As Easter Approaches, Some Christians Welcome Passover alongside Jews

( [email protected] ) Apr 02, 2015 05:56 PM EDT
Easter and Passover
Christian worshippers carry crosses as they take part in the Eastern and Orthodox Church's Good Friday procession in the Old City of Jerusalem April 13, 2012. Photo by Reuters

The Jewish people have been celebrating the tradition of Passover since Biblical times. Now some Gentiles, particularly Christians, are observing the custom of Seder before celebrating Easter.

According to Leanne Italie of the Associated Press, a few Jewish and Christian leaders have worked together to organize a traditional Passover Seder. Some of these leaders included Rabbi Sheldon Zimmerman and the Rev. Msgr. Donald M. Hanson of the Most Holy Trinity Parish; they both lived in the beach town of East Hampton, N.Y.

"We got a kosher caterer and we paired it up so that the tables would be evenly Christian and Jewish," Hanson said. "I wanted my people to understand the Jewish character of it, but in understanding the Jewish character of it, they have the foundation now to better understand the Christian take on it."

Italie reported that about 250 people, Jews and Christians, attended the Seder. Zimmerman, who works at the Jewish Center of the Hamptons, noted that he and his wife have welcomed outsiders to Seder for 53 years.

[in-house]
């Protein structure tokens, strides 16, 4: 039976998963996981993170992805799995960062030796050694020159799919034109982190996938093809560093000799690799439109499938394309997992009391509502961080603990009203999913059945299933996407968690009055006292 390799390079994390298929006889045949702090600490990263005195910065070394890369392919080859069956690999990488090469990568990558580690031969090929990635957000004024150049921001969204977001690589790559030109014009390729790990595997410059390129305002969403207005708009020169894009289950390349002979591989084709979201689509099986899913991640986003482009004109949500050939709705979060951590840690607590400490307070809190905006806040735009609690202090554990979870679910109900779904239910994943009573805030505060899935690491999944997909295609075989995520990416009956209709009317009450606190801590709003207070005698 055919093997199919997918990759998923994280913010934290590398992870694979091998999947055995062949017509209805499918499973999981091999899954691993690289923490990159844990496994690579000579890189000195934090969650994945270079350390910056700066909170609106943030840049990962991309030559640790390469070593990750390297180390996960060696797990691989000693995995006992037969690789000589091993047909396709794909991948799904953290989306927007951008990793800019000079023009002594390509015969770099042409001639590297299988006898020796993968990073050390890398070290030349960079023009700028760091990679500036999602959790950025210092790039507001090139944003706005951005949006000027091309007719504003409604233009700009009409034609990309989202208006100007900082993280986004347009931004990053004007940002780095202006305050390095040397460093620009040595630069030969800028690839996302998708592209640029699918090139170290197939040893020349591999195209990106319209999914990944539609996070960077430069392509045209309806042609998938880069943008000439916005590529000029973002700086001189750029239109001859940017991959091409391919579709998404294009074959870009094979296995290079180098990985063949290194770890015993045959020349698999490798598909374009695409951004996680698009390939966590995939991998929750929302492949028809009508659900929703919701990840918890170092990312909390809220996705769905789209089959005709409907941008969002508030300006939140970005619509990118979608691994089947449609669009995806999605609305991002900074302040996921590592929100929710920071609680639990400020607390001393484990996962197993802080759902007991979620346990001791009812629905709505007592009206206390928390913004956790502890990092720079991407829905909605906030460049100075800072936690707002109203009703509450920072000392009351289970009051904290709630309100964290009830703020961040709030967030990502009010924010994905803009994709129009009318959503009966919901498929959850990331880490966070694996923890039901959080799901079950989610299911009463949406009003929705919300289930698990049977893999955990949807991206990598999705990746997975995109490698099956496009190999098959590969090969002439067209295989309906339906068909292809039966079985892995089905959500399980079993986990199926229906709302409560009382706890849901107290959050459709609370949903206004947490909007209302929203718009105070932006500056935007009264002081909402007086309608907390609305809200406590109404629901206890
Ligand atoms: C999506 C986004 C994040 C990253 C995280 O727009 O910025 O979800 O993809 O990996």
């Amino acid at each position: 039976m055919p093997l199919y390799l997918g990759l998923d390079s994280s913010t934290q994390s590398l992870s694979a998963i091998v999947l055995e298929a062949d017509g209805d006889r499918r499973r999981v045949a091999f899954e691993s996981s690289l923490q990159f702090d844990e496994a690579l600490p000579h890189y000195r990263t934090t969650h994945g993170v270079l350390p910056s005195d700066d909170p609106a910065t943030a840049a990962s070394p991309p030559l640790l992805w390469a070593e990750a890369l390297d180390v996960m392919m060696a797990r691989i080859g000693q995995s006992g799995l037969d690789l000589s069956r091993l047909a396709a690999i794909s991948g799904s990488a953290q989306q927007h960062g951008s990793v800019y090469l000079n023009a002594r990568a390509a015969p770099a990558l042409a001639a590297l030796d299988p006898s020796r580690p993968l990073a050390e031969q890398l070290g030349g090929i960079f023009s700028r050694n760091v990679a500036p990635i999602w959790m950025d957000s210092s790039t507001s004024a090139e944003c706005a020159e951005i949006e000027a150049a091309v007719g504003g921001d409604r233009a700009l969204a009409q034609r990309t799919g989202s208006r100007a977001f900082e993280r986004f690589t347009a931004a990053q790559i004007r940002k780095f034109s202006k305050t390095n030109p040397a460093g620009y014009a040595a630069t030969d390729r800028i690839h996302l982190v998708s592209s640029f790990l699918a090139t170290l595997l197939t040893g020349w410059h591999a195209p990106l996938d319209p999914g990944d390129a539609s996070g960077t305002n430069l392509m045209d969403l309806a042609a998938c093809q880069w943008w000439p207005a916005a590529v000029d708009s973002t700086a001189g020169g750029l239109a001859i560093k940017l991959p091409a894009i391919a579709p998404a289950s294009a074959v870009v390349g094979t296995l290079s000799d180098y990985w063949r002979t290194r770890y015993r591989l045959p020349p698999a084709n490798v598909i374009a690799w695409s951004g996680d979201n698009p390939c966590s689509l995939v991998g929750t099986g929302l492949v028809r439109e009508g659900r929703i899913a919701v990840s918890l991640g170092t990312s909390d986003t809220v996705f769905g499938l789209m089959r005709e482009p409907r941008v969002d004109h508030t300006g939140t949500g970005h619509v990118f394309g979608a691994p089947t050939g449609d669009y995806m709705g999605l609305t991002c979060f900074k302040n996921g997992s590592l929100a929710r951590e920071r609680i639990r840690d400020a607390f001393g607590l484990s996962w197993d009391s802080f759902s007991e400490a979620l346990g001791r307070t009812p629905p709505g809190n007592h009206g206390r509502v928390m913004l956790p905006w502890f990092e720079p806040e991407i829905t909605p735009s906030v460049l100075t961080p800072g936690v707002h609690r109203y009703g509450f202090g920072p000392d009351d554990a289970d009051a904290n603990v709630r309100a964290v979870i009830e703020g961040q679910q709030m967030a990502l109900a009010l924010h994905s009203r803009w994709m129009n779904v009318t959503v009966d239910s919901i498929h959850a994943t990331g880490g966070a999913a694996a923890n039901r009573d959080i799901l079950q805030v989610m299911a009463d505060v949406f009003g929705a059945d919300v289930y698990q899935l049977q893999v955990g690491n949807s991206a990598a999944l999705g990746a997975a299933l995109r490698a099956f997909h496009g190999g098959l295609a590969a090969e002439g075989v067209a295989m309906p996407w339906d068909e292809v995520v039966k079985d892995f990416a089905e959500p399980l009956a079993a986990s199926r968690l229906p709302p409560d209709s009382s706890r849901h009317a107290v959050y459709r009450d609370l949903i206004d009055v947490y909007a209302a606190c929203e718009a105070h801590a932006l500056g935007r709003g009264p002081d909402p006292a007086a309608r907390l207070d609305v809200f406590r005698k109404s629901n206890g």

"We would have more Christians this year but the Seders are on Easter weekend," Zimmerman, 73, said. "All of the Christians are busy with their own families."

Zimmerman added that historically, the United States wasn't always open or friendly to the idea of Jews and Christians celebrating together.

"There was a time 70 years ago, 80 years ago, when you didn't invite Christians to your Seder," Zimmerman said. "There wasn't that openness in America, but people want to know and want to learn now. It's a way to understand the Jewishness of Jesus."

Easter and Passover
Holy Week is celebrated in many Christian traditions during the week before Easter. (Cheryl Ravelo/Reuters)

According to Carol McPhail of, Jews viewed the Seder "as a way to remember the persecution and celebrate their freedom as a people." However, it can be controversial for Christians to celebrate it, given that the meal associated with Seder reenacts Jesus' Last Supper with his disciples.

"For us, we try to (heed) the Old Testament call on people who follow the God of the Bible to remember the Exodus story and pass it to the next generation," Rev. Jeremy Steele of Christ United Methodist Church said. "The Exodus story is part of our faith story as well."

McPhail noted that the Last Supper "was a distant forerunner to what would become a Seder." Steele did his best to balance out both Christian and Jewish traditions around this time of year.

"One of the things we are trying to be careful with is not to have a replacement theology," Steele said. "What we're trying to do is to be as Jewish as a bunch of Protestants can be."

Alabama church member Connie Guggenbiller told McPhail why it was important for her to celebrate the important Jewish tradition as a Christian.

"I wanted to remind us that we have a direct connection to Abraham," Guggenbiller said. "In a way, we forget where our roots are. This helps us to remember our heritage and ties us back to our roots."

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